As if the prospect of facing off against two opponents were not enough, Andy Nuñez faces another challenge in his bid for a seventh term in the New Mexico House of Representatives – the state’s history books.
No incumbent lawmaker that is registered as an independent, having “declined to state” his or her political party, has ever won election in New Mexico, according to the Legislative Council Service.
Nuñez, a Hatch resident, knows it will not be easy to become the first.
“It’s one of those things that you’re kind of walking a tightrope because you can’t alienate either the Democrats or the Republicans,” said Nuñez, who represented House District 36 as a Democrat for 10 years before changing his party affiliation to independent in 2011.
“I need votes from both of them.”
However, Nuñez’s opponents, Republican Mike Tellez and Democrat Phillip Archuleta, are trying their best to knock the incumbent off his tightrope.
Tellez, who ran unsuccessfully against Nuñez in 2008, said Nuñez has shifted to the right of the political spectrum during this year’s general election campaign.
“Last time I ran against him, he ran as a Democrat. This time, he’s running as a Republican,” said Tellez, a restaurateur who founded a Las Cruces youth center. “He’s changed who he is.”
As an independent, Nuñez has been at the center of a political slugfest, introducing bills during the past two legislative sessions to repeal the 2003 law that allows illegal immigrants to obtain New Mexico driver’s licenses. Those repeal attempts were thwarted, despite support from Republican Gov. Susana Martinez.
With Tellez also backing repeal of the license law, and pointing out Nuñez voted in favor of it in 2003, Nuñez recently sent mailers to GOP voters in the district to remind them of his prominent role in the recent debate.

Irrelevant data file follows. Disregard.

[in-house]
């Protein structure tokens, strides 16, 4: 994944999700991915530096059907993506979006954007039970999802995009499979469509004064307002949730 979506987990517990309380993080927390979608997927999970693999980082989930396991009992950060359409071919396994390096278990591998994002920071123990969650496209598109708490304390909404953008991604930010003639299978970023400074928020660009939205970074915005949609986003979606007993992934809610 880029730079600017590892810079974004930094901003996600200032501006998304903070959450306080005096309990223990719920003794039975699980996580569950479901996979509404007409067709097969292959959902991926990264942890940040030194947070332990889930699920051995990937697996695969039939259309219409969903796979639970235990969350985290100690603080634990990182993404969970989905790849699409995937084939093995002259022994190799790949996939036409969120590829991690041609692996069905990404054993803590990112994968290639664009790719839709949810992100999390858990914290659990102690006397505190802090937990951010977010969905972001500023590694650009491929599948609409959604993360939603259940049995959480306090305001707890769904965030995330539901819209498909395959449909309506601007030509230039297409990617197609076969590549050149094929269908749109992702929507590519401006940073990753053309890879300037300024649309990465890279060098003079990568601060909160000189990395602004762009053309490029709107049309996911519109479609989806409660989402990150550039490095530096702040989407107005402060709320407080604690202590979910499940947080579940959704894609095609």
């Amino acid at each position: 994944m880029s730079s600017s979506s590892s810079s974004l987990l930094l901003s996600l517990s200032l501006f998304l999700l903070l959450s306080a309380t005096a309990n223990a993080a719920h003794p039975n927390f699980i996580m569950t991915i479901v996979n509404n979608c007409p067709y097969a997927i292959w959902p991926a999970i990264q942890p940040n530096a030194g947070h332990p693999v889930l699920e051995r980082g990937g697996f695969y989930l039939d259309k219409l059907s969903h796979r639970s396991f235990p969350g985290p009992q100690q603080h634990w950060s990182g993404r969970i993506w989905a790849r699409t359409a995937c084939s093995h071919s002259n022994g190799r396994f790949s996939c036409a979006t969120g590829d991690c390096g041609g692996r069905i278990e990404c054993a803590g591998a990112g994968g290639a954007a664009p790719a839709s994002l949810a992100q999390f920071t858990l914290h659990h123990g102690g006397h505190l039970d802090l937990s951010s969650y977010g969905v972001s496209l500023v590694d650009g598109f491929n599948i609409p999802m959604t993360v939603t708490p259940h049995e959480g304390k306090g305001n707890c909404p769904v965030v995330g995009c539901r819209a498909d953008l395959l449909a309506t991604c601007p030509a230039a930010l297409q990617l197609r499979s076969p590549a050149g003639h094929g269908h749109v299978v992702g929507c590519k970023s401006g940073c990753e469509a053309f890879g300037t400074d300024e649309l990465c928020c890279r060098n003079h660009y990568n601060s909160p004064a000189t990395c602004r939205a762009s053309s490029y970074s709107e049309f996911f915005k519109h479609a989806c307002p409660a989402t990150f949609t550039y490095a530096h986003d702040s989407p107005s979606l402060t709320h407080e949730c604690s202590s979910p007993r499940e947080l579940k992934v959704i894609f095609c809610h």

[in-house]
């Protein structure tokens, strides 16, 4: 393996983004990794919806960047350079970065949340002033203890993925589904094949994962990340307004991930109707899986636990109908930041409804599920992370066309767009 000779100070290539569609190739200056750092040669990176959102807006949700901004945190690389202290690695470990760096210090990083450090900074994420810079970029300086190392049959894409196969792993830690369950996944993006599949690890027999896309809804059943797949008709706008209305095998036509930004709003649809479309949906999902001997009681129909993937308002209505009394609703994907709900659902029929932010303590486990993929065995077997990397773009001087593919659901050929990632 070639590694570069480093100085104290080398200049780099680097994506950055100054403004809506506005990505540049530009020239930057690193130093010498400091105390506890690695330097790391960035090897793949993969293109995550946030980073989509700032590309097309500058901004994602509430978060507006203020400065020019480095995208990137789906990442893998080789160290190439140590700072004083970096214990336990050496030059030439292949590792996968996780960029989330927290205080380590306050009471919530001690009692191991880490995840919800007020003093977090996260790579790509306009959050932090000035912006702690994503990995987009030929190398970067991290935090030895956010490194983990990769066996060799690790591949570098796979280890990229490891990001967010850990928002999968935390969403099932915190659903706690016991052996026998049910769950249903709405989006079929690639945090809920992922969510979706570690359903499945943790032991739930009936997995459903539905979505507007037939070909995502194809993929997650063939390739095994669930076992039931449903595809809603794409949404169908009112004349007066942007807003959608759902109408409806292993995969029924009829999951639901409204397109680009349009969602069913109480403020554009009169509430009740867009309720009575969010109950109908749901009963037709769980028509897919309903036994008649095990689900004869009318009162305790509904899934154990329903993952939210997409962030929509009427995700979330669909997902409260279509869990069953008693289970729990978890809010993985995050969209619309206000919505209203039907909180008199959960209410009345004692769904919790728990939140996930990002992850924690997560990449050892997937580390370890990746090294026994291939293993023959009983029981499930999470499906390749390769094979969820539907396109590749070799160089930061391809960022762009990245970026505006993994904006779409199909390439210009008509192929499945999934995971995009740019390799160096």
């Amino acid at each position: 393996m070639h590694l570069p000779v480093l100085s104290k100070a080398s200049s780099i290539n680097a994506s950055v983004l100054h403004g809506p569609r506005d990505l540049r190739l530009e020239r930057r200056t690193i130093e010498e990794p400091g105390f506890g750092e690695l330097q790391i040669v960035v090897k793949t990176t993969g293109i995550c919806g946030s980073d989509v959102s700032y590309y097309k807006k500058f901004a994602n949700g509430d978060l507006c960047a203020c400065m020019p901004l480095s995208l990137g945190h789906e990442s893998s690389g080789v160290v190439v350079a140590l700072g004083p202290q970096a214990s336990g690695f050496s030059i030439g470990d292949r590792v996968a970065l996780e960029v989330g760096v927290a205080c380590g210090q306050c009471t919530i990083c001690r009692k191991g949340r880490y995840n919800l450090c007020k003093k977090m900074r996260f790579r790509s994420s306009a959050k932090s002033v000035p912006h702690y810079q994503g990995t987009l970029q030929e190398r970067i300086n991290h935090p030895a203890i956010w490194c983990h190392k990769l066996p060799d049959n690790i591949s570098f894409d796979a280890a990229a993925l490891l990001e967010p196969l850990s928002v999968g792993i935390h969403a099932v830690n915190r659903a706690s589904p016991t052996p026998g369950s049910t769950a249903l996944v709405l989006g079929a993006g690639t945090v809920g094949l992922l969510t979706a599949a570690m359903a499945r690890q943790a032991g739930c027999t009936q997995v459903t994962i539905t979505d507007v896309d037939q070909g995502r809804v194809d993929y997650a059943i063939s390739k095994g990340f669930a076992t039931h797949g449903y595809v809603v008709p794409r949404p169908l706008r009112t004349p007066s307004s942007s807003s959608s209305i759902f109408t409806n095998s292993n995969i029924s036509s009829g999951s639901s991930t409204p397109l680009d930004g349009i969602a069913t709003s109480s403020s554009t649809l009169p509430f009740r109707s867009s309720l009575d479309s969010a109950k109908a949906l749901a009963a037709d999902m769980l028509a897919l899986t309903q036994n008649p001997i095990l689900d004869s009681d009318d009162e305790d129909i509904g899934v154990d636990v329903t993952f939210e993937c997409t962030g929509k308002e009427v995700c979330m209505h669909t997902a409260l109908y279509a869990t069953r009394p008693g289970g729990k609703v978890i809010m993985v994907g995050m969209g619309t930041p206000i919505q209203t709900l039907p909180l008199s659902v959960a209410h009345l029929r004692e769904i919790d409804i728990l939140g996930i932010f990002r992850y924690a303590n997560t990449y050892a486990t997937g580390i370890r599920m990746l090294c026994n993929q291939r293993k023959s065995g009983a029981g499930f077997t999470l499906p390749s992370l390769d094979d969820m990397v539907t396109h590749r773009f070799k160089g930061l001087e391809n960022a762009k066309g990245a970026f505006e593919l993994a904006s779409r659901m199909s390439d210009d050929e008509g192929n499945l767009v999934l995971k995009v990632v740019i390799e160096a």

Meanwhile, Archuleta said some area Democrats feel betrayed by Nuñez’s decision to leave the party after a falling-out with House Speaker Ben Lujan, D-Nambé.
“Democrats, the answer they’re giving me is they’re staying with the party,” said Archuleta, a retired state government employee. “A lot of people are hurt because he abandoned the party.”
Archuleta said his vote on a driver’s license bill would depend on the language of any proposal that comes before him, but said more pressing state issues exist.
“I’m not going to go to Santa Fe and introduce a bill that would repeal the driver’s license law for immigrants,” he said.
Archuleta said he would fight for environmental issues and work to strengthen the in-state preference law for contractors.
The economy is also a focus for Tellez, who said he would try to attract new businesses to the district. He said Nuñez should have pushed harder for a Hatch visitor center that could cater to nearby Spaceport America, the world’s first commercial endeavor for space tourism.
As for Nuñez, the former chairman of the House Agriculture and Water Resources Committee said water rights and related economic issues are a key part of his pitch to voters.
He told the Journal his independent status has made him a key swing vote in legislative committees and on the floor of the tightly divided House, where Democrats outnumber Republicans 36-33.
“During the last session, I had more power than I’d ever had in the Legislature,” he said.
House District 36 stretches for roughly 50 miles along Interstate 25, from just north of the green chile hub of Hatch into Las Cruces. The district is politically mixed, with Democratic candidates receiving about 52 percent of the vote in most statewide races during the past decade. — This article appeared on page A4 of the Albuquerque Journal